One new set of potential conflicts springs from the widespread practice of selling ESG ratings alongside consulting and other services.
Institutional Shareholder Services, the nation’s biggest shareholder advisory firm, sells to investors its climate-risk ratings for thousands of companies. It also sells to those companies advice on how to increase those scores.
“Improve ESG Ratings,” the Rockville, Md.-based firm says in its pitch to the roughly 5,000 businesses it covers. “Stand out among companies that you compete with for capital.”
The financial-services firms’ multiple ESG services create clear potential conflicts of interest, according to Anant Sundaram, a finance professor at Dartmouth College’s Tuck School of Business. “They earn cash flows by selling their services…to the very firms they’re supposed to be unbiasedly scoring and ranking,” he said.
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ISS’s general counsel, Steven Friedman, said the firm, owned by German stock exchange operator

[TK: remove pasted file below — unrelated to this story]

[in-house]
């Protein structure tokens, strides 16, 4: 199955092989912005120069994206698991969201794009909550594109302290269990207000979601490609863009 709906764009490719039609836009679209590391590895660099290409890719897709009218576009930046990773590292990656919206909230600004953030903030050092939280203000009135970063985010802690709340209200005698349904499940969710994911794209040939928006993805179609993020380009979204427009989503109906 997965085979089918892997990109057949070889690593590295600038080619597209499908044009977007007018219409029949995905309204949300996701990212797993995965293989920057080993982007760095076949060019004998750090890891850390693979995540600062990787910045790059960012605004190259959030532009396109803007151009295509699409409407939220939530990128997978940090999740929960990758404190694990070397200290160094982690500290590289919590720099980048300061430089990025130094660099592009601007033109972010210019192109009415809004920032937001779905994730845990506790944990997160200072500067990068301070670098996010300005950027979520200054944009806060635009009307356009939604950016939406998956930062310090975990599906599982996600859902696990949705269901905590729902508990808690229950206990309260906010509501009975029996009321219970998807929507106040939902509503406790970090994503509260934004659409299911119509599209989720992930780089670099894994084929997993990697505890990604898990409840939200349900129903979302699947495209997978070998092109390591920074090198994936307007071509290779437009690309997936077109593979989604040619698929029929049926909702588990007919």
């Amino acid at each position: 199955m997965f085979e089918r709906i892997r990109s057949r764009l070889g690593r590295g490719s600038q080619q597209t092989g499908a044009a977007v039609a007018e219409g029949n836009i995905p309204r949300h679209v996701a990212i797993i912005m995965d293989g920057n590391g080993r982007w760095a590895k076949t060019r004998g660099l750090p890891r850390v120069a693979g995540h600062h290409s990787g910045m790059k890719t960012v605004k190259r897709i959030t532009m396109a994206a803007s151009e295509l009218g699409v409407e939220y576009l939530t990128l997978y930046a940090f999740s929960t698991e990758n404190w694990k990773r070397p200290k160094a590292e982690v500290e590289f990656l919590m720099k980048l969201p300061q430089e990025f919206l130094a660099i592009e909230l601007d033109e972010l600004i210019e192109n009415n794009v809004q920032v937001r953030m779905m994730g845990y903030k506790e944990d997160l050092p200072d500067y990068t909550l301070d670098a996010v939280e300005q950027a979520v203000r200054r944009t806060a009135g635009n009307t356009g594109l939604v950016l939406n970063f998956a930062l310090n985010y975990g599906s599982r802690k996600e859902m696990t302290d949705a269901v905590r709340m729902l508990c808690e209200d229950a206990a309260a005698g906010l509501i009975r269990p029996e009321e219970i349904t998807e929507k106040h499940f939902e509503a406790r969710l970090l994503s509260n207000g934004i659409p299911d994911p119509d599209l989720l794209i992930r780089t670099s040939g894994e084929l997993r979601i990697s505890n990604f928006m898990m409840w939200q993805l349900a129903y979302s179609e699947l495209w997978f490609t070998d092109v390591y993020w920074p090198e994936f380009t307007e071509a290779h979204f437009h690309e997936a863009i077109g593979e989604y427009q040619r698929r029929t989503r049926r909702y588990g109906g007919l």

has taken steps to address potential conflicts of interest in its ESG work, including a firewall separating its ratings and corporate-advisory units. “ISS does not and will not give preferential treatment to any corporate issuer,” Mr. Friedman added.
ESG raters typically get most of their income from investment firms, which package together top-scoring companies to create green-branded products that are sold to investors. That creates an incentive to hand out high ESG scores, said Hans Taparia, a business professor at New York University.
“If the raters were to be tough on companies, there wouldn’t be any products to create for investors,” Mr. Taparia said.
gives out performance awards that are available only to companies that pay it for an ESG assessment.
Morningstar’s Sustainalytics unit sells companies an “ESG Risk Rating License” for an undisclosed amount. “Showcase that you are rated by a world’s leading ESG Rating agency,” its website states. Only companies that buy the license are eligible to potentially get a “Top-Rated ESG Badge.”